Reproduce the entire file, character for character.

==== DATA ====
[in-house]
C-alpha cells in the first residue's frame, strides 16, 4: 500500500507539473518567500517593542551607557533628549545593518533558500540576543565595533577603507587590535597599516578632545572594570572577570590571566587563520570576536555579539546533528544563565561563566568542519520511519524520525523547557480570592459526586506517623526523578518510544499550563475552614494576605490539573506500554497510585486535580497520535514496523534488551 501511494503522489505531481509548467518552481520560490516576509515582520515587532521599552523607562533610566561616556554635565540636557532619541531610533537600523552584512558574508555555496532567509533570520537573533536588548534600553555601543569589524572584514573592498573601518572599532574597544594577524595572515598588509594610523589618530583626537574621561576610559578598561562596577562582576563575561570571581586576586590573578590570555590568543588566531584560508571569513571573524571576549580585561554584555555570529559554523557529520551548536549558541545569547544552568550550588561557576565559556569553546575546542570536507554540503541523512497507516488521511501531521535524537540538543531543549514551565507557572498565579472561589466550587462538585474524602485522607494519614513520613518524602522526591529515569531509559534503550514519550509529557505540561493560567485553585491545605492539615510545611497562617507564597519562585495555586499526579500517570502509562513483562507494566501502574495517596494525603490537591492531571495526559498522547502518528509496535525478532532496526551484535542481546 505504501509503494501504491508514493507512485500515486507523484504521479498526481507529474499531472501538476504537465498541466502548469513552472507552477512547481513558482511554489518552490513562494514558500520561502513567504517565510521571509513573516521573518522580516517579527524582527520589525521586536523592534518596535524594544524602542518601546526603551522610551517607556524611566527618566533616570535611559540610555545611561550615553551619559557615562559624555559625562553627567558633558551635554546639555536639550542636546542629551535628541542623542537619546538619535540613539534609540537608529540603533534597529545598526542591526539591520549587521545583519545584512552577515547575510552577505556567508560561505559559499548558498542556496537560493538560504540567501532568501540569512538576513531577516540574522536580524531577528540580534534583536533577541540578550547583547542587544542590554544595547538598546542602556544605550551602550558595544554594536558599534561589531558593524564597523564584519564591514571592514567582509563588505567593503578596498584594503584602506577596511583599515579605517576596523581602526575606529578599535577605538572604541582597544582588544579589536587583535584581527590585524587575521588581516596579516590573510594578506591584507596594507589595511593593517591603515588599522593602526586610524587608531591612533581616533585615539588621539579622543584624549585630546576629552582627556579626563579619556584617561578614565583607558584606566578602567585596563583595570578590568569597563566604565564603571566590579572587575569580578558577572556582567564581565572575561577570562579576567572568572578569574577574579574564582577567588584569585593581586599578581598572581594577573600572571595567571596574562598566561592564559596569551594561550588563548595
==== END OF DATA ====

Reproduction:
[in-house]
C-alpha cells in the first residue's frame, strides 16, 4: 500500500507539473518567500517593542551607557533628549545593518533558500540576543565595533577603507587590535597599516578632545572594570572577570590571566587563520570576536555579539546533528544563565561563566568542519520511519524520525523547557480570592459526586506517623526523578518510544499550563475552614494576605490539573506500554497510585486535580497520535514496523534488551 501511494503522489505531481509548467518552481520560490516576509515582520515587532521599552523607562533610566561616556554635565540636557532619541531610533537600523552584512558574508555555496532567509533570520537573533536588548534600553555601543569589524572584514573592498573601518572599532574597544594577524595572515598588509594610523589618530583626537574621561576610559578598561562596577562582576563575561570571581586576586590573578590570555590568543588566531584560508571569513571573524571576549580585561554584555555570529559554523557529520551548536549558541545569547544552568550550588561557576565559556569553546575546542570536507554540503541523512497507516488521511501531521535524537540538543531543549514551565507557572498565579472561589466550587462538585474524602485522607494519614513520613518524602522526591529515569531509559534503550514519550509529557505540561493560567485553585491545605492539615510545611497562617507564597519562585495555586499526579500517570502509562513483562507494566501502574495517596494525603490537591492531571495526559498522547502518528509496535525478532532496526551484535542481546 505504501509503494501504491508514493507512485500515486507523484504521479498526481507529474499531472501538476504537465498541466502548469513552472507552477512547481513558482511554489518552490513562494514558500520561502513567504517565510521571509513573516521573518522580516517579527524582527520589525521586536523592534518596535524594544524602542518601546526603551522610551517607556524611566527618566533616570535611559540610555545611561550615553551619559557615562559624555559625562553627567558633558551635554546639555536639550542636546542629551535628541542623542537619546538619535540613539534609540537608529540603533534597529545598526542591526539591520549587521545583519545584512552577515547575510552577505556567508560561505559559499548558498542556496537560493538560504540567501532568501540569512538576513531577516540574522536580524531577528540580534534583536533577541540578550547583547542587544542590554544595547538598546542602556544605550551602550558595544554594536558599534561589531558593524564597523564584519564591514571592514567582509563588505567593503578596498584594503584602506577596511583599515579605517576596523581602526575606529578599535577605538572604541582597544582588544579589536587583535584581527590585524587575521588581516596579516590573510594578506591584507596594507589595511593593517591603515588599522593602526586610524587608531591612533581616533585615539588621539579622543584624549585630546576629552582627556579626563579619556584617561578614565583607558584606566578602567585596563583595570578590568569597563566604565564603571566590579572587575569580578558577572556582567564581565572575561577570562579576567572568572578569574577574579574564582577567588584569585593581586599578581598572581594577573600572571595567571596574562598566561592564559596569551594561550588563548595